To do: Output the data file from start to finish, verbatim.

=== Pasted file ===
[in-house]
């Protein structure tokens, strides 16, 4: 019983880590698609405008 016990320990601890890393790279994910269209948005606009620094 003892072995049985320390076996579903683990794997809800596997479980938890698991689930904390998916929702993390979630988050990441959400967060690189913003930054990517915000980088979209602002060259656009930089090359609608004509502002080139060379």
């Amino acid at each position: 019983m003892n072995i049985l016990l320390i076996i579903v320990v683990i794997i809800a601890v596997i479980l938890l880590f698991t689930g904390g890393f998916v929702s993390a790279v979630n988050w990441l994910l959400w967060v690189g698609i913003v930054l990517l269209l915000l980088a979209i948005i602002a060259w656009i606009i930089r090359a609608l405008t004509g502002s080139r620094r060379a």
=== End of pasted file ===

[in-house]
């Protein structure tokens, strides 16, 4: 019983880590698609405008 016990320990601890890393790279994910269209948005606009620094 003892072995049985320390076996579903683990794997809800596997479980938890698991689930904390998916929702993390979630988050990441959400967060690189913003930054990517915000980088979209602002060259656009930089090359609608004509502002080139060379």
């Amino acid at each position: 019983m003892n072995i049985l016990l320390i076996i579903v320990v683990i794997i809800a601890v596997i479980l938890l880590f698991t689930g904390g890393f998916v929702s993390a790279v979630n988050w990441l994910l959400w967060v690189g698609i913003v930054l990517l269209l915000l980088a979209i948005i602002a060259w656009i606009i930089r090359a609608l405008t004509g502002s080139r620094r060379a």